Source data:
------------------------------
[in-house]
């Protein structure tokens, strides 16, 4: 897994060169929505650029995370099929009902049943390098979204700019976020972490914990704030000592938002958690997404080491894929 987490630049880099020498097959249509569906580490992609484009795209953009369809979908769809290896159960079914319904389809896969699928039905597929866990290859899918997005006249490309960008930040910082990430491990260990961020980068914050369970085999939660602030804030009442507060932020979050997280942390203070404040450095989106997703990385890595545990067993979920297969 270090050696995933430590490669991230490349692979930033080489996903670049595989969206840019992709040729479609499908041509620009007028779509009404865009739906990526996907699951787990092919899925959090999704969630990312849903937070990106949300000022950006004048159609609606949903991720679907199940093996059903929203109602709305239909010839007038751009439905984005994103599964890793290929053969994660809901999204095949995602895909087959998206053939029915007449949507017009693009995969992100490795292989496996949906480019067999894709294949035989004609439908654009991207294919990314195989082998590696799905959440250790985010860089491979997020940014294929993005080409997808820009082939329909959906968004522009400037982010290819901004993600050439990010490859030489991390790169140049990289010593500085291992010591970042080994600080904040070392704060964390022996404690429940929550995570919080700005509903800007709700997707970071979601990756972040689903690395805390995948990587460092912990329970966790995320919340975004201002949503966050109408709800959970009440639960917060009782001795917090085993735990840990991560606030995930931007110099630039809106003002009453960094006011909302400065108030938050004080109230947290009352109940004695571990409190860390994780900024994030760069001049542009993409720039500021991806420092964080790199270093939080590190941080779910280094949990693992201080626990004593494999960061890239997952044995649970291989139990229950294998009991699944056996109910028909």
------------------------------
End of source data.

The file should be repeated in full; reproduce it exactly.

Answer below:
[in-house]
């Protein structure tokens, strides 16, 4: 897994060169929505650029995370099929009902049943390098979204700019976020972490914990704030000592938002958690997404080491894929 987490630049880099020498097959249509569906580490992609484009795209953009369809979908769809290896159960079914319904389809896969699928039905597929866990290859899918997005006249490309960008930040910082990430491990260990961020980068914050369970085999939660602030804030009442507060932020979050997280942390203070404040450095989106997703990385890595545990067993979920297969 270090050696995933430590490669991230490349692979930033080489996903670049595989969206840019992709040729479609499908041509620009007028779509009404865009739906990526996907699951787990092919899925959090999704969630990312849903937070990106949300000022950006004048159609609606949903991720679907199940093996059903929203109602709305239909010839007038751009439905984005994103599964890793290929053969994660809901999204095949995602895909087959998206053939029915007449949507017009693009995969992100490795292989496996949906480019067999894709294949035989004609439908654009991207294919990314195989082998590696799905959440250790985010860089491979997020940014294929993005080409997808820009082939329909959906968004522009400037982010290819901004993600050439990010490859030489991390790169140049990289010593500085291992010591970042080994600080904040070392704060964390022996404690429940929550995570919080700005509903800007709700997707970071979601990756972040689903690395805390995948990587460092912990329970966790995320919340975004201002949503966050109408709800959970009440639960917060009782001795917090085993735990840990991560606030995930931007110099630039809106003002009453960094006011909302400065108030938050004080109230947290009352109940004695571990409190860390994780900024994030760069001049542009993409720039500021991806420092964080790199270093939080590190941080779910280094949990693992201080626990004593494999960061890239997952044995649970291989139990229950294998009991699944056996109910028909």